The Shaw Festival is reporting gross revenues of $26,632 million, and posted an operating surplus of $113,891 for the 2021 season.
The announcement was made last week at Shaw’s Annual General Meeting, held online for the second year in a row.
Treasurer Greg Prince announced to the virtual audience of patrons, donors and company members that a combination of $3.89 million in ticket sales and earned revenues, more than $7.3 million in philanthropic donations, $6.7 million in federal wage and rent subsidies, $4.4 million in pandemic-related insurance coverage and $3.4 million in government grants led to the favourable financial situation.
In a press release, Prince pointed out that the donations from supporters were up $1 million over 2020. As well, an additional $1 million in additional Ontario Arts Council stability funding was a factor.
“Compared to how we found ourselves at the start of 2020, the amalgamation of this season’s surplus with last season’s results places the Festival in a slightly better fiscal position heading into 2022,” explained Prince. “Truly excellent stewardship of donor and government resources resulted in outstanding artistic achievements and the continued full employment of all Shaw Festival staff and artists.”
Once restrictions eased last year in early July, Shaw managed to present the largest North American theatre season of 2021. They delivered over 445 performances of 17 separate productions and concert series on six stages (three outdoor and three indoor) to an audience of 48,750.
Executive director Tim Jennings said his most profound satisfaction has come from the Festival’s ability to maintain employment and contracts for almost every one of its 550-plus staff and artists throughout the last two years.
“To know this place offered our team stability and shelter from some of the ravages of the pandemic makes it a lot easier to face these daily challenges,” Jennings said. “I am so thankful for all of the support we have received and so proud of our team here in managing through this remarkable year with such grace and fortitude. Particularly, I want to thank Peter Jewett for his tremendous leadership and friendship over the last five years.”
Jewett, the outgoing board chair, thanked the two Tims – Jennings and artistic director Tim Carroll – for their leadership.
“We have continuously focused on what we could do, not what we were prevented from doing,” Jewett told the online participants. “I am grateful for the thoughtful, caring, effective and tireless efforts that have guided us. The power of our art and the need for theatre has never been made clearer. We have been powerfully reminded of theatre’s role in creating deeper connections between all of us.”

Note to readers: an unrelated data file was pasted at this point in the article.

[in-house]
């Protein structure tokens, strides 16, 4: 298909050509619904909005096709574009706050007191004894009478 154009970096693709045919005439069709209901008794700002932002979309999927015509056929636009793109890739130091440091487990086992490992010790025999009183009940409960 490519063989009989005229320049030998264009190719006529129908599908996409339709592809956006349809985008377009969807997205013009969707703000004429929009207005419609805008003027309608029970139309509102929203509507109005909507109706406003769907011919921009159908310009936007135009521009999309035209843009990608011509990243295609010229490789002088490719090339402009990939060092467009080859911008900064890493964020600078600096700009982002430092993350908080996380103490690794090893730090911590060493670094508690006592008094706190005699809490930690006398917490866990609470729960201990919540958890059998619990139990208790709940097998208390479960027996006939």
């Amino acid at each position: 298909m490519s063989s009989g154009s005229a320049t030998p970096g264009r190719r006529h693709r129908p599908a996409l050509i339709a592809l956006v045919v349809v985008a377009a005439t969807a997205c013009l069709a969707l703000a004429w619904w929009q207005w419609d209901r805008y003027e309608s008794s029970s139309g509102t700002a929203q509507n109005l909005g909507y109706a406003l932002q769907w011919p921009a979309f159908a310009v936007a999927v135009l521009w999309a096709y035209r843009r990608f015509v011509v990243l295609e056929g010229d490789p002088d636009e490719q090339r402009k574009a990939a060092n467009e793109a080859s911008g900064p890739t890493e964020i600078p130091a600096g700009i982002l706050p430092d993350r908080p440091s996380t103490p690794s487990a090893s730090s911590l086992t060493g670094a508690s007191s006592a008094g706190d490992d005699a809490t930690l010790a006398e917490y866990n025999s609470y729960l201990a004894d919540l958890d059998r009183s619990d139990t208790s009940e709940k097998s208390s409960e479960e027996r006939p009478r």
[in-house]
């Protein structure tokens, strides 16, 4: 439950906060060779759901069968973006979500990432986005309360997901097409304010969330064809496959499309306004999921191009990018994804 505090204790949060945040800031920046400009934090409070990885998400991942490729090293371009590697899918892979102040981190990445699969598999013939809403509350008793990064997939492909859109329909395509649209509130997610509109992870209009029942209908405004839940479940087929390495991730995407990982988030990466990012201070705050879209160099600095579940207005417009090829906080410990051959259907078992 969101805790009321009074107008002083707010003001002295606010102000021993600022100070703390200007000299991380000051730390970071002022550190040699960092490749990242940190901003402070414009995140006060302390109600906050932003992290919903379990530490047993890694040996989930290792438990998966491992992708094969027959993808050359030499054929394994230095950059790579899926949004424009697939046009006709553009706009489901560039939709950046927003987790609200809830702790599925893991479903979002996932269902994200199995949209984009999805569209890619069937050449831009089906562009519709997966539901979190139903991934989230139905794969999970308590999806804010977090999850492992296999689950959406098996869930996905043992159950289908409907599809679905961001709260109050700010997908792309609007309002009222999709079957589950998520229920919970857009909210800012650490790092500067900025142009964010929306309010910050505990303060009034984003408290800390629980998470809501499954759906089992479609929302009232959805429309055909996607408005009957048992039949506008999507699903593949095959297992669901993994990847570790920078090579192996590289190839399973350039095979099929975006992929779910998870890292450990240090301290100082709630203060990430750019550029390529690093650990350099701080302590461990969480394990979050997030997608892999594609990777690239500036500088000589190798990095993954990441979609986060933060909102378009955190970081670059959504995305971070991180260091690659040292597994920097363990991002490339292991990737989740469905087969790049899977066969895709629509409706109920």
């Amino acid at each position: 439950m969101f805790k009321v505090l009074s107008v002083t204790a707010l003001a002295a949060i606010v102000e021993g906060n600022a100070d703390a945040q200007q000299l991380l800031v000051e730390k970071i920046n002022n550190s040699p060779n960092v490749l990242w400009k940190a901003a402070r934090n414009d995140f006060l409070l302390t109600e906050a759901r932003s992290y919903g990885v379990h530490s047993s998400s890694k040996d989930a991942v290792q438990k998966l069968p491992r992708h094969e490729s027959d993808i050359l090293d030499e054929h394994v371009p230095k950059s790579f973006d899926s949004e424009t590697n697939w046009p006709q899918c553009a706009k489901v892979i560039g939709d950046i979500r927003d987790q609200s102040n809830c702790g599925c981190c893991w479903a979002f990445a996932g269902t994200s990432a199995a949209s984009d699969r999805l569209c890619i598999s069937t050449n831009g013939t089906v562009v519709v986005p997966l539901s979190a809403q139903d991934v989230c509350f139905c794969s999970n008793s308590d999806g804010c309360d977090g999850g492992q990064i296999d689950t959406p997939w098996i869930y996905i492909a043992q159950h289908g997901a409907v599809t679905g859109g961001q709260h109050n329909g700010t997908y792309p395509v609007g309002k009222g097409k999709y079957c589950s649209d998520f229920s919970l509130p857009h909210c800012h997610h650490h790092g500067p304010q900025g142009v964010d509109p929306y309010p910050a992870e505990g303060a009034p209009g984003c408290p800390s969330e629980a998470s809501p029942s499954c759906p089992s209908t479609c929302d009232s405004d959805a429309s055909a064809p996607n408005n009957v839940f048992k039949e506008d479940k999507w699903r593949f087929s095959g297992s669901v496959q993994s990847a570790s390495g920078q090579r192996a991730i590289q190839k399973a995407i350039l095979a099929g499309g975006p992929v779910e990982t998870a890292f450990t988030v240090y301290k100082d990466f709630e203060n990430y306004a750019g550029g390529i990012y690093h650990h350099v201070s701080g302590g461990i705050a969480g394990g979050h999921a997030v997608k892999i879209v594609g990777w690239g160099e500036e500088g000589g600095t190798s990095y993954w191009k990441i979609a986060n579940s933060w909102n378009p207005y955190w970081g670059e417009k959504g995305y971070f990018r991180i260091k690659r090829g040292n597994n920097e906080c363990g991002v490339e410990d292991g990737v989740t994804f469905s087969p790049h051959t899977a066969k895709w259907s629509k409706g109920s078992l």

Ian Joseph will be assuming the role held by Jewett for 2022. He joined the board in 2016 and chaired the Capital Asset Planning Committee and both the 2017 and 2020 Equity, Diversity and Inclusion (EDI) Task Forces.
“Working alongside my fellow board members, staff and artists, I have been inspired by the thoughtfulness, openness and clarity of purpose that they continue to demonstrate,” Joseph said. “I especially commend members of the EDI Taskforce for their work last year.”
That task force presented 17 new recommendations last October. Following up on one of them, Khan Bouba-Dalambaye was appointed to the new role of Shaw’s Inclusion and Wellness Facilitator. Joseph looks forward to implementing more of the recommendations in the coming months.
Tim Carroll revealed the Shaw Festival company, “learnt a lot in 2020 and learnt even more in 2021.” He called the past season, “a year of miracles. We discovered a great deal about finding solutions while being almost unable to perform. Most of what we learnt, inevitably, was about the potential of the digital sphere.”
To Carrol, digital presentation helped to engage the Shaw audience, but just could not convey the excitement of live performance. He marvelled that when the company was finally able to perform again, though, almost 55,000 visitors attended over 2,300 education and outreach events in 2021.
Carroll also highlighted the work of Kiera Sangster, one of 11 embedded Shaw artists in a trial program this year.
“She contributed to this program all year,” he says. “It’s unique to Canada, offering full-time employment to artists, making the notoriously precarious life of this profession a little more settled. We hope to expand it further in the future.”
Shaw’s 2022 season continues with Cyrano de Bergerac, directed by David Abraham and starring Tom Rooney in the titular role and Deborah Hay as Roxanne. Sangster also has a role in the play that premieres Sunday, March 20 at 1 pm. For tickets and information visit shawfest.com.